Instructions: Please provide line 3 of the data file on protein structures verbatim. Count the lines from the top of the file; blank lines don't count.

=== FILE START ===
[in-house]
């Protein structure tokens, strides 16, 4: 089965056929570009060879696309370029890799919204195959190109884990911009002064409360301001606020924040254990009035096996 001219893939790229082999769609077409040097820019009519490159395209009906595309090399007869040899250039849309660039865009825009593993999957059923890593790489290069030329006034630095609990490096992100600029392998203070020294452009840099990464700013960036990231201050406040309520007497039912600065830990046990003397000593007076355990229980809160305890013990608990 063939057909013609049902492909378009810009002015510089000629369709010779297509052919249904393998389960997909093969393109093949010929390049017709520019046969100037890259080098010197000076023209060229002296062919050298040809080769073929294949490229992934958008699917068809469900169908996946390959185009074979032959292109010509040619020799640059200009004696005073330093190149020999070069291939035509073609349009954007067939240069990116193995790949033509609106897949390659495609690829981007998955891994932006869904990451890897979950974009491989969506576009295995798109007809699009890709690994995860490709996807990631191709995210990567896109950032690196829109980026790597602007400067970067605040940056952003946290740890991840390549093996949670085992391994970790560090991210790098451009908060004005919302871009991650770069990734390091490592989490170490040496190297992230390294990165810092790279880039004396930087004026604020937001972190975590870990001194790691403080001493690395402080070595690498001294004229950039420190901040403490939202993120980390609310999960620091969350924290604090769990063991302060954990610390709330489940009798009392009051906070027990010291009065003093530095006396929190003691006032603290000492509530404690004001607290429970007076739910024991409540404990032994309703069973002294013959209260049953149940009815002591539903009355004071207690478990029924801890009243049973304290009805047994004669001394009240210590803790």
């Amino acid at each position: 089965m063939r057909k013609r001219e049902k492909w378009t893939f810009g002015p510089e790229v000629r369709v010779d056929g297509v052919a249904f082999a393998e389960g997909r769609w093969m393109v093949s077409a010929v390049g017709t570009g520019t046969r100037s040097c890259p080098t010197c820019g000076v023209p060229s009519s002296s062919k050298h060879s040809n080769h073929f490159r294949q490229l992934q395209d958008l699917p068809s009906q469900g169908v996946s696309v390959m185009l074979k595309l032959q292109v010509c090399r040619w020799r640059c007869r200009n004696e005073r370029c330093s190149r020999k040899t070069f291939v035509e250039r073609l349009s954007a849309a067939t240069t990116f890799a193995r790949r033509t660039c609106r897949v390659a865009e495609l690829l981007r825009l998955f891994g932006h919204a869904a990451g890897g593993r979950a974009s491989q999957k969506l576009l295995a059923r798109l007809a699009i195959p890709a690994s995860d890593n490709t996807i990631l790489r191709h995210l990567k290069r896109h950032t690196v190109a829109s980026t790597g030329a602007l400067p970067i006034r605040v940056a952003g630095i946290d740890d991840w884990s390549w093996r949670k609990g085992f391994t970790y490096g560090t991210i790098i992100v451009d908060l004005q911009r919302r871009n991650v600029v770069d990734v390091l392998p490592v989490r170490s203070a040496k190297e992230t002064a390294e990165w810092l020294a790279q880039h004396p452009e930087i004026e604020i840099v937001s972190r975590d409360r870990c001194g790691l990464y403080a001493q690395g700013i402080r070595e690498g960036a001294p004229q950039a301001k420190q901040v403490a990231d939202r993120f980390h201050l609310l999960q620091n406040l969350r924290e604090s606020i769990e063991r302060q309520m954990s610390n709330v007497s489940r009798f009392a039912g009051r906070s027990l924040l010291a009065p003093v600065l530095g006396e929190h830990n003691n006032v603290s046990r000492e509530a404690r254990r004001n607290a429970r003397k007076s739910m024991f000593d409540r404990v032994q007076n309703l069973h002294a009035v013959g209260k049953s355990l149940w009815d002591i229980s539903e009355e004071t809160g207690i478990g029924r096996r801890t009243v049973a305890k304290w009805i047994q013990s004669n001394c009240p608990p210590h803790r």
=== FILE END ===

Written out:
């Amino acid at each position: 089965m063939r057909k013609r001219e049902k492909w378009t893939f810009g002015p510089e790229v000629r369709v010779d056929g297509v052919a249904f082999a393998e389960g997909r769609w093969m393109v093949s077409a010929v390049g017709t570009g520019t046969r100037s040097c890259p080098t010197c820019g000076v023209p060229s009519s002296s062919k050298h060879s040809n080769h073929f490159r294949q490229l992934q395209d958008l699917p068809s009906q469900g169908v996946s696309v390959m185009l074979k595309l032959q292109v010509c090399r040619w020799r640059c007869r200009n004696e005073r370029c330093s190149r020999k040899t070069f291939v035509e250039r073609l349009s954007a849309a067939t240069t990116f890799a193995r790949r033509t660039c609106r897949v390659a865009e495609l690829l981007r825009l998955f891994g932006h919204a869904a990451g890897g593993r979950a974009s491989q999957k969506l576009l295995a059923r798109l007809a699009i195959p890709a690994s995860d890593n490709t996807i990631l790489r191709h995210l990567k290069r896109h950032t690196v190109a829109s980026t790597g030329a602007l400067p970067i006034r605040v940056a952003g630095i946290d740890d991840w884990s390549w093996r949670k609990g085992f391994t970790y490096g560090t991210i790098i992100v451009d908060l004005q911009r919302r871009n991650v600029v770069d990734v390091l392998p490592v989490r170490s203070a040496k190297e992230t002064a390294e990165w810092l020294a790279q880039h004396p452009e930087i004026e604020i840099v937001s972190r975590d409360r870990c001194g790691l990464y403080a001493q690395g700013i402080r070595e690498g960036a001294p004229q950039a301001k420190q901040v403490a990231d939202r993120f980390h201050l609310l999960q620091n406040l969350r924290e604090s606020i769990e063991r302060q309520m954990s610390n709330v007497s489940r009798f009392a039912g009051r906070s027990l924040l010291a009065p003093v600065l530095g006396e929190h830990n003691n006032v603290s046990r000492e509530a404690r254990r004001n607290a429970r003397k007076s739910m024991f000593d409540r404990v032994q007076n309703l069973h002294a009035v013959g209260k049953s355990l149940w009815d002591i229980s539903e009355e004071t809160g207690i478990g029924r096996r801890t009243v049973a305890k304290w009805i047994q013990s004669n001394c009240p608990p210590h803790r």